Pope.L, E.T., and Spielberg
As you may not know, E.T.: the Extra-Terrestrial is going to be a big part of Pope.L’s upcoming performance. In preparation for the big day, I’ve been doing some research on Steven Spielberg, watching some of his movies and generally getting familiar with the material. Not being very familiar with his work, I was a little surprised at some of what I found.When I think of Speilberg, I tend to think of big, block-buster type movies. Saving Private Ryan, the Indiana Jones films, and Jurassic Park all spring to mind. I picture large, exciting plots and sweeping narratives. E.T. certainly fits among these films. Although E.T. is hardly threatening; as a character, he is implicated in the wider subject of aliens and outer space, and what could be more exciting than UFOs and government agents?
Of course, Speilberg has many such movies, but many of his films employ darker motifs. If you’re familiar with his work, it may be obvious, but I had forgotten that Spielberg also directed Schindler’s List and Amistad. Speilberg is nothing if not prolific, yet there are themes that one can draw across his works. When E.T. is set against films like these, alienation takes on an entirely different meaning. Although E.T. predates both movies, it draws from the same emotional well. If you haven’t seen any of these recently, I highly suggest you look them up. When you do, here are some thoughts to mull over:
In each of these films the possessive gaze of others is a dangerous and frightening thing. The protagonists of the films each risk becoming specimens, to be used and abused. Nazis (Schindler’s list) and the institution of slavery (Amistad) come about as close to evil incarnate as you can get on this earth. Accordingly, their eyes, and their gaze, exert a powerful affect on the characters in both movies. As the gaze of the Nazi officers wanders over the heads of Jewish prisoners, the air is taut with fear. For the Africans of la Amistad, coming to America is an experience that is accompanied by extreme alienation. In court, the prosecution seeks to dehumanize them, to transform them into property to be sold and exploited as things. In each case the possessive gaze, of the Nazis and of the American public—the unwanted attention they impress upon their passive subjects—draws a sharp line between observer and observed.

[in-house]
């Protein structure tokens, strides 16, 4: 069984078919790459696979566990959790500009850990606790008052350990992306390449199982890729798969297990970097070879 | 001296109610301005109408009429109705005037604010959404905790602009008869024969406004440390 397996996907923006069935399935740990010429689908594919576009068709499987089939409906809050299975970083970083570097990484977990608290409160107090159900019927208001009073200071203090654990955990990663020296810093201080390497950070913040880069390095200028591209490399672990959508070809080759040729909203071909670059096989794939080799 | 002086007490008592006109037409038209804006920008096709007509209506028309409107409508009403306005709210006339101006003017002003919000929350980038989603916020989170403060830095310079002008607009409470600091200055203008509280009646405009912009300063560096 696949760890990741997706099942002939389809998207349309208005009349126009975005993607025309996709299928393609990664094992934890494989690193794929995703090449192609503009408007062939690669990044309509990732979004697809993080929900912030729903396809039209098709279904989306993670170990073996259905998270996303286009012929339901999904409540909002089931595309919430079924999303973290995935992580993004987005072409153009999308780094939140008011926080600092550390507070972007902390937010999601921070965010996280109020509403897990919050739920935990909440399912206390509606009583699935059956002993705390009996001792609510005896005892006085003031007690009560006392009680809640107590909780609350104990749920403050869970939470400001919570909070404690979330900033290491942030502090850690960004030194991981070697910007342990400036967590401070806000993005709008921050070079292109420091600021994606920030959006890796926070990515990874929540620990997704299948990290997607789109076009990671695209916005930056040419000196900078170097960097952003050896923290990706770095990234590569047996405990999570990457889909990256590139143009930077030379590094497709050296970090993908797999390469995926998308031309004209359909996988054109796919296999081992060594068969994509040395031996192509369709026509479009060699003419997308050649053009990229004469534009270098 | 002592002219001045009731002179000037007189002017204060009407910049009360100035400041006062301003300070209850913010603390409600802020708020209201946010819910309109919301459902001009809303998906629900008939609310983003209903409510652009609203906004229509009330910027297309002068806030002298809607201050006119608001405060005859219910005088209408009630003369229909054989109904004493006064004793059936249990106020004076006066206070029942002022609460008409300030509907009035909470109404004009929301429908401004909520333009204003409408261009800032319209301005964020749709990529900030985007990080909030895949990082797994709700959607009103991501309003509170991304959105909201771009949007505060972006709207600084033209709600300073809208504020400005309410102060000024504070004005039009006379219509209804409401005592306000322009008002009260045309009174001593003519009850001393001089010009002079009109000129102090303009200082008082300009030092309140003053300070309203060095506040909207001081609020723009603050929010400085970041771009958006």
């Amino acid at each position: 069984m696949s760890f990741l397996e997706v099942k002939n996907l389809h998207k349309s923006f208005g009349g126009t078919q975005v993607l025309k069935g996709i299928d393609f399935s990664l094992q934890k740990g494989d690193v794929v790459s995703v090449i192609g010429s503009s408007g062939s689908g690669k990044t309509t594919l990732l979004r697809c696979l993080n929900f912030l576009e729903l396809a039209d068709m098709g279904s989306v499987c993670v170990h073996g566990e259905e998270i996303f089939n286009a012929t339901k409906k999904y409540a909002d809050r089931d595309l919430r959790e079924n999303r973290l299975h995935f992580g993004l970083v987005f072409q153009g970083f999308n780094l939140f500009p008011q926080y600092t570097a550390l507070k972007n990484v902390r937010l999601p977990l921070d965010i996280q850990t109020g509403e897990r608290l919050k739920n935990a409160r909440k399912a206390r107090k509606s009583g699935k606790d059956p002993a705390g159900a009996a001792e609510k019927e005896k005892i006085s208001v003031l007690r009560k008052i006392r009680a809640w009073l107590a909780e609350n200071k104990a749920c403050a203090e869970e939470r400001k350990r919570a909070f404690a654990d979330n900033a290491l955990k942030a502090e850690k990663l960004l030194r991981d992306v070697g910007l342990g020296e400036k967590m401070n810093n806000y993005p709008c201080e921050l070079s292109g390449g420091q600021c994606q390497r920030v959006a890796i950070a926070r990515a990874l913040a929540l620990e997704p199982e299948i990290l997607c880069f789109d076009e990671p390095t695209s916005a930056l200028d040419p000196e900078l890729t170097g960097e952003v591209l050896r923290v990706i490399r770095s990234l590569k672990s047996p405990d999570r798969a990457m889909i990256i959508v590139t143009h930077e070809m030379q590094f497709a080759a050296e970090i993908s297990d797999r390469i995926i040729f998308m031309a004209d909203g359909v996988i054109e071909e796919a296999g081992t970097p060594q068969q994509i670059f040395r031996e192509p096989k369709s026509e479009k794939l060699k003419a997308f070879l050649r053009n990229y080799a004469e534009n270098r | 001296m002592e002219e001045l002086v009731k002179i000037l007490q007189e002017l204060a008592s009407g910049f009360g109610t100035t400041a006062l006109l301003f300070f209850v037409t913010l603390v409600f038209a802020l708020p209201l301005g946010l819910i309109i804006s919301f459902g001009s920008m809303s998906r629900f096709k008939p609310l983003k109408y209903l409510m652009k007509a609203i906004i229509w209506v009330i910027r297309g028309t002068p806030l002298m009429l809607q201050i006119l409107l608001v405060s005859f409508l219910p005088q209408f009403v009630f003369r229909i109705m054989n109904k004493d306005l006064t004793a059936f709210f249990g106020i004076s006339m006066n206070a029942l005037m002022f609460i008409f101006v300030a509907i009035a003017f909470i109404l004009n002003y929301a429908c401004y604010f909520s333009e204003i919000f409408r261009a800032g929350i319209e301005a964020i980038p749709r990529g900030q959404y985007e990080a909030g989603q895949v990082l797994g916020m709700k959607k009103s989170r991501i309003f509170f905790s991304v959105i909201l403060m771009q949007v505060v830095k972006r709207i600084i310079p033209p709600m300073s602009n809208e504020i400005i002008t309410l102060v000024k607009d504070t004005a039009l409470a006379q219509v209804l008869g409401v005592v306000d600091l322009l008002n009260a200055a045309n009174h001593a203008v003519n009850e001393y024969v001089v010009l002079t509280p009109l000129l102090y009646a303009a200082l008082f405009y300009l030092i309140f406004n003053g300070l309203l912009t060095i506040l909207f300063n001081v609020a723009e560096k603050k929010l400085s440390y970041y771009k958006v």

Whereas before I had thought of E.T. as an uplifting children’s movie, the themes I noticed in Amistad and Schindler’s List made me take a second look. The nameless, faceless, government forces in E.T. seek to control his fate, and by extension the fate of Eliot, the boy who befriends him. Ultimately, the agents and scientists are humanized, but E.T., seemingly, is not. The movie depicts a glancing encounter between two very different worlds—the whole film occurs within the space of only a few days. E.T. is a character who is never fully known, but why is this? Is his alienation of an entirely different character from that experienced under the Nazis or on La Amistad?